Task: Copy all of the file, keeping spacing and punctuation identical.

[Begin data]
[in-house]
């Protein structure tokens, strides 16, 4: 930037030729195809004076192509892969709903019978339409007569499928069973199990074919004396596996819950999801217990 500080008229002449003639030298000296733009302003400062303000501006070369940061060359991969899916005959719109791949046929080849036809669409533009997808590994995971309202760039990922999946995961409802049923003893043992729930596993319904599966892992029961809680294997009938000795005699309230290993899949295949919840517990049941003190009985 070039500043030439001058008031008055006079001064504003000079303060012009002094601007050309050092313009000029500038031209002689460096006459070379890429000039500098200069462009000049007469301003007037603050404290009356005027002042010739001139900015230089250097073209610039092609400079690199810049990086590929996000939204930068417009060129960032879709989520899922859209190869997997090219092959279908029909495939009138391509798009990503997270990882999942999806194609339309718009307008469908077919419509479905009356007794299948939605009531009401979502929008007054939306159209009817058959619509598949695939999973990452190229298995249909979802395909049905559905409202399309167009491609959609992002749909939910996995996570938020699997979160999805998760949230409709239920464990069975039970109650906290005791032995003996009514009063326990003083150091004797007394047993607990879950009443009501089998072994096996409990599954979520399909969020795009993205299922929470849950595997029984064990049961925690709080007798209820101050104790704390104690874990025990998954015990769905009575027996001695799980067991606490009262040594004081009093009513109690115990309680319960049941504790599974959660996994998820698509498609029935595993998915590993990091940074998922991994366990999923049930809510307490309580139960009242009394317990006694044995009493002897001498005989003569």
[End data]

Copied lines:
[in-house]
């Protein structure tokens, strides 16, 4: 930037030729195809004076192509892969709903019978339409007569499928069973199990074919004396596996819950999801217990 500080008229002449003639030298000296733009302003400062303000501006070369940061060359991969899916005959719109791949046929080849036809669409533009997808590994995971309202760039990922999946995961409802049923003893043992729930596993319904599966892992029961809680294997009938000795005699309230290993899949295949919840517990049941003190009985 070039500043030439001058008031008055006079001064504003000079303060012009002094601007050309050092313009000029500038031209002689460096006459070379890429000039500098200069462009000049007469301003007037603050404290009356005027002042010739001139900015230089250097073209610039092609400079690199810049990086590929996000939204930068417009060129960032879709989520899922859209190869997997090219092959279908029909495939009138391509798009990503997270990882999942999806194609339309718009307008469908077919419509479905009356007794299948939605009531009401979502929008007054939306159209009817058959619509598949695939999973990452190229298995249909979802395909049905559905409202399309167009491609959609992002749909939910996995996570938020699997979160999805998760949230409709239920464990069975039970109650906290005791032995003996009514009063326990003083150091004797007394047993607990879950009443009501089998072994096996409990599954979520399909969020795009993205299922929470849950595997029984064990049961925690709080007798209820101050104790704390104690874990025990998954015990769905009575027996001695799980067991606490009262040594004081009093009513109690115990309680319960049941504790599974959660996994998820698509498609029935595993998915590993990091940074998922991994366990999923049930809510307490309580139960009242009394317990006694044995009493002897001498005989003569």